Government of Karnataka
Office Of the Commissioner,
Archealogy, Museums & Heritage,


Heritage Areas

Mysore and Srirangapattana  

  • “Aesthetics which invested the architecture and city planning of Mysore city with such glory, will come back to our contemporary urban scene after their much lamented and long absence’’, opined  T.P.Issar.
  • The unique historical and cultural heritage of Mysore and Srirangapattana are in urgent need of preservation and conservation.
  • The Mysore Rulers had their Principal Residence in Mysore till 1610 A.D. when  Raja Wodeyar took Srirangapattana as the capital.
  • The Government of Mysore Kingdom was based in Srirangapattana till the fall of Tipu on May 4, 1799,  after which shifted to Mysore in 1801 with the construction of the Palace.
  • The Mysore Palace is a magnificent visual bounty of a glorious monument, originally built of wood, was burnt in an accidental fire in 1897, and was completely restored by a granite structure in 1912.
  • Subsequently, this structure, designed by Henry Irwin, in typical  Indo-Saracenic style, was improved with many additions and alterations. 
  • Similarly, the Jagan Mohan Palace, once a venue of Representatives Assembly, Chamundi Vihar, Vasantha Mahal, Lokaranjan Mahal (the Summer Palace), Lalitha Mahal Palace (the New Guests’ Mansion), Cheluvamba mansion (the CFTRI), Jayalakshmi Vilas Mansion Chittaranjan Mahal, Yelwal Bungalow, Hill-view, Bloom-Field, Kismat, Ramble, Rana’s Terrace, Modikhana Building (the Telegraph office), Maharaja’s Sanskrit College, Sri Chamarajendra Ursu Boarding School, the Race Course, the Rama Mandiram, Sitha vilas Dharmashala, the New Palace office (Irrigation office) and many other Royal Mansions and buildings form the historical heritage of Mysore.  
  • Sri Ranganathaswamy Temple, (9th century A.D.), the fort, the dungeons, the Jumma Masjid, the Gumbaz (the mausoleum of Haider  Tipu and his mother) and the Dariya Daulat (the Summer Palace) are important remains of Srirangapattana`s historical heritage


       ·        Bijapur  or Vijapur, ‘City of Victory’, is said to have been associated with some victory during             the 7th century. Some inscriptions reveal that the name ‘Vijayapura’ was prevalent as early as         1036 AD. The town was also referred to as ‘Dakshina Varanasi’, Benares of the South, in           ancient times. In an inscription found on the wall of Ibrahim Rauza, it is called ‘Vidyapur’, the         ‘city of learning’.

·        Bijapur formed a part of  Gulbarga province of the Bahmani kingdom founded by

     Alla- ud-in Hassan Gangu Bahmani  in 1347. When the Bahmani kingdom lost its 

     power  in the last decades of 15th century, the kingdom was broken up and Yusuf

     Adil Khan of Bijapur was one of provincial governors who declared

     independence. Bijapur, thus became a separate kingdom under the Adil Shahi 

     rulers in 1489.

  • Bijapur, 579 kms. away from Bangalore, is one of the most important centres of Indo-Saracenic art. It was the capital of the Adil shahis of Bijapur (1489-1686)
  • The architectural splendours of Bijapur are an enduring legacy that attract tourists from far and near.
  • Biijapur, with 50 Mosques, 20 Dargas and 20 palaces occupies a prominent place on the Islamic Architectural Map of India.
  • The Adil Shahi rulers of Bijapur were tolerant of other religions and this is reflected in their architecture prominently.
  • Yusuf Adil Shah, who was the Governer of Bijapur (1490-1510 A.D.), was an accomplished musician and scholar. He built the gigantic city walls of Bijapur, 6 km. in circumference with 100 bastions, and six imposing doorways.
  • Ibrahim Rauza, (early 17th centuary), the mausoleum of Ibrahim II, the Taj Sultana and other family members, is considered to be the finest example of Islamic Architecture in the Deccan. The ceiling is carved with lines from Quran, the windows consist of a Jali-work of Arabic sentences.
  • Henry Cousens, an authority on Art and Architecture called Ibrahim Rauza as "the Taj Mahal of the South".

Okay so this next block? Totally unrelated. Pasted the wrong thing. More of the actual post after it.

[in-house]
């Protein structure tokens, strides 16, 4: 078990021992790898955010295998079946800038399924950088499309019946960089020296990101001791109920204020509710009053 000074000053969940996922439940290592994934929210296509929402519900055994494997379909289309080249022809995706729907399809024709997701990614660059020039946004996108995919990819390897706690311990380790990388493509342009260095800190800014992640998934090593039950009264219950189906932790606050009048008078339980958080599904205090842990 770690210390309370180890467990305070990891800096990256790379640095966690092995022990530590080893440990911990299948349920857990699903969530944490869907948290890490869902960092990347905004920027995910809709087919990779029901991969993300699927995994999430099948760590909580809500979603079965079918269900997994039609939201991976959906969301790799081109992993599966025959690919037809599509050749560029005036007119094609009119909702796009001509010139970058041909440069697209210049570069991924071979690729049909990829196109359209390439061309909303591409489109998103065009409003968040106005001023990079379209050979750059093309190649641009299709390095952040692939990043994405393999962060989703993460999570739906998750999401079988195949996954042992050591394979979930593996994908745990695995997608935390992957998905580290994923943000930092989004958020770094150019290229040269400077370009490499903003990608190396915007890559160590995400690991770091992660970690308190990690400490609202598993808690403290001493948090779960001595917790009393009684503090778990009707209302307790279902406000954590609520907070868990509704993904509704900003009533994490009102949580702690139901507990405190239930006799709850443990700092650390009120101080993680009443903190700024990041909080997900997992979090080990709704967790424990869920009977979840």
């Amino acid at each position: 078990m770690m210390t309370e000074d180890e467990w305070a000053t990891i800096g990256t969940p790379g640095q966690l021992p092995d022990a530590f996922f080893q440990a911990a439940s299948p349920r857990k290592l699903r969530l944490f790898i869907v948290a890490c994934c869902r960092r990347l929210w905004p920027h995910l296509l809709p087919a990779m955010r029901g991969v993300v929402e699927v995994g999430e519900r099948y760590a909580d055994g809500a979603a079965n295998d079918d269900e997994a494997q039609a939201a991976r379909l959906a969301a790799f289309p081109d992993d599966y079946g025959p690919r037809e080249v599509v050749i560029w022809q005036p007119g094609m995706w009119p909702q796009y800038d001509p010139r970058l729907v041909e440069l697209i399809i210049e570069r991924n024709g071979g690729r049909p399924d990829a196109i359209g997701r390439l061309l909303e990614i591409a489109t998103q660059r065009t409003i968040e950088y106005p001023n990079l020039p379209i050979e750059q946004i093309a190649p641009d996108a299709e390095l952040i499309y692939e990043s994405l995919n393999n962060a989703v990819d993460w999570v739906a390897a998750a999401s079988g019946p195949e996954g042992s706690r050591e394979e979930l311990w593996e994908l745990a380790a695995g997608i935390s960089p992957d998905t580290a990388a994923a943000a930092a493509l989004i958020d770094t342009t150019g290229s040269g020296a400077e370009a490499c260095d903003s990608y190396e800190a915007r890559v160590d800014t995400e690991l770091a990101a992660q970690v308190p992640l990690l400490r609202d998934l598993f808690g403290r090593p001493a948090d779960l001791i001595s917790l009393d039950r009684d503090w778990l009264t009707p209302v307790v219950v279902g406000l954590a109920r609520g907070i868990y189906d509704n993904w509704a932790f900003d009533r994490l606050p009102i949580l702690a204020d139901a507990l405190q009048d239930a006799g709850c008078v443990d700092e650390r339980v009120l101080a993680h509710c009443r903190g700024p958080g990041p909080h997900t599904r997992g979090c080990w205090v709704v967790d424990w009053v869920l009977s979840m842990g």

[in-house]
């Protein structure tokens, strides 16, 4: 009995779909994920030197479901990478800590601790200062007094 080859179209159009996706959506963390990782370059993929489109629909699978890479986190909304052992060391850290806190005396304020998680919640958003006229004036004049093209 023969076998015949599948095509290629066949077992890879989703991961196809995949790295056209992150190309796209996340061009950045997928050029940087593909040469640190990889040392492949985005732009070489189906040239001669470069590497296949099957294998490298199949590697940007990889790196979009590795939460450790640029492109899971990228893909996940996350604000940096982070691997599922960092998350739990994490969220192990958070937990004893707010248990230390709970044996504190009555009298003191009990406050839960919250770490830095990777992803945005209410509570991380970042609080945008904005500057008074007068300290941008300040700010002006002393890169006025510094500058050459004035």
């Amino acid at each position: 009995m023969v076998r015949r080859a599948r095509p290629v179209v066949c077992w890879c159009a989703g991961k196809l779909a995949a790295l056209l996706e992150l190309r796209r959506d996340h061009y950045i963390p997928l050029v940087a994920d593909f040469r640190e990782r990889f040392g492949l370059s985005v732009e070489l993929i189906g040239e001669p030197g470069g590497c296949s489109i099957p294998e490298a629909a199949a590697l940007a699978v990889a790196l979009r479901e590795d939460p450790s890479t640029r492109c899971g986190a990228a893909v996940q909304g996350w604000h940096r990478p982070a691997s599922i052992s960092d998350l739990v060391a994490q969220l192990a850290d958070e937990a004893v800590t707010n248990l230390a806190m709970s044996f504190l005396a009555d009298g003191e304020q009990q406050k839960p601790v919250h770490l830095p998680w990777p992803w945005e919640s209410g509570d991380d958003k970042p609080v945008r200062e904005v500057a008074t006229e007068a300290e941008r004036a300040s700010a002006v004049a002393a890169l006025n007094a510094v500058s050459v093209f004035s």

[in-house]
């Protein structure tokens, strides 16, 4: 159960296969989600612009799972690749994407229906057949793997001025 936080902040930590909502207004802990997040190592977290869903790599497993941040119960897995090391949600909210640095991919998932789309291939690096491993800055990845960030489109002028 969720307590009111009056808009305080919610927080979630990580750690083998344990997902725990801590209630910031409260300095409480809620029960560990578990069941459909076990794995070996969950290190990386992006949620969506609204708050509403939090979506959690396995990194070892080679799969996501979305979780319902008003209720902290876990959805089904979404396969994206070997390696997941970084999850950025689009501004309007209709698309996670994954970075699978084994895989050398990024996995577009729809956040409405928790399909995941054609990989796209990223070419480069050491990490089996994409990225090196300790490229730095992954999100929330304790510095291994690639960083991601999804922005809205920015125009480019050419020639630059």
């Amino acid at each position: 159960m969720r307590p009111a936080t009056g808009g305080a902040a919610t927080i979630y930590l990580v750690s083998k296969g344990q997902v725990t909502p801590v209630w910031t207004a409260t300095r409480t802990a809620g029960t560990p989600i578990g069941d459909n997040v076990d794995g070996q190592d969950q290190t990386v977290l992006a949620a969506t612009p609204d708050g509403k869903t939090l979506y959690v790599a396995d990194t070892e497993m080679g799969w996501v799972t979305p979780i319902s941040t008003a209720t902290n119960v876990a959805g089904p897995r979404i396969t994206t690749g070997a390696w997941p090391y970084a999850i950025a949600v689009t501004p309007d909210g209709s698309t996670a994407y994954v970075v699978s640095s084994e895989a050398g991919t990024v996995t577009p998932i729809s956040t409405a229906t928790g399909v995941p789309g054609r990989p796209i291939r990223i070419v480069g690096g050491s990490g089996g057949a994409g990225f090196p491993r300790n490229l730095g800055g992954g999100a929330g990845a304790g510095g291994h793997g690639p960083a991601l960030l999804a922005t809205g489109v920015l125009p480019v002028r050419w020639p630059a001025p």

• Gol Gumbaz (Round dome), unquestionably one of the most impressive structures in India with the biggest dome 126ft. in diameter at its base and covering an area of 15,000 sq.ft is the Mausoleum of Mohammad Adil-Shah (1626-56) with four seven-storeyed corner towers, each opening on to a remarkable whispering gallery.
  • Jami Masjid (late 16th century), is an imposing spacoius creation of bays and domes, arches and piers, built by Ali-Adil-Ahah, in a built up area of 3 acres, accommodates 3000 people for Namaz.
  • The tomb of Ali-Adil-Shah, built in the citadel, the Gagan Mahal, or sky palace, that served as a Durbar hall are magnificent structures.
  • Some of the notable mosques within the citadel are the old mosque, the miniature Mecca Masjid, a beautiful building used by court ladies, the Bukhara Masjid and the delicate Mosque Mirza Sandal.
  • Mihtari Mahal (17th century), with its decorated gate way and intricate workmanship, and the Mihtari Masjid, are among the finest gems of the builder’s art.
  • Situated on an open plain, Bijapur had no natural defense. Therefore its fort and the gateways were built with extremely hard and strong materials.
  • The Dattatreya Temple, situated to the west of the citadel, consists of a pair of paduka of Narasimha Saraswati, the shrine raised by Ibrahim II.
  • The Parswanatha Basadi (1927) and several  modern temples of which Eppattu Shivalinga(1954) are notable.


  • Bidar town enjoys a picturesque situation having been built on the brink of  a plateau and thus commanding lovely views of the low lands (Talghat) towards the north and the east. The plateau is an irregular oblong 22 miles in length and 12 miles extreme breadth with an area of 190 sq miles , observed  G. Yazdani in 1944.
  • Bidar town is situated about 740 Km north of Bangalore, 116Km northeast of  Gulbarga and 130 Km northwest of Hyderabad.
  • The History of Bidar goes back to the days of the Mahabharata epic. It must have existed as a minor but powerful fort during the days of Kalyana Chalukyas (AD 1074- AD 1190). It passed on to the control of the Kakatiyas of Warrangal. In A.D.1322, Prince Ulugh Khan captured the town of Bidar. Subsequently, it was annexed by Sultan Muhammad-bin- Tughlaq of Delhi.
  • With the establishment of the  Bahmani dyanasty (AD 1347), Bidar was occupied by Sultan Alla-Ud-Din Bahman Shah Bahmani.
  • During the rule of Ahmad Shah I(1422-1486 AD), Bidar was made the capital city of Bahmani Kingdom.
  • The old Hindu Fort was rebuilt and beautiful palaces and gardens were raised.
  • Mahmmad Gawan who became the prime minister in 1466 A.D. was a notable figure in the history of Bidar.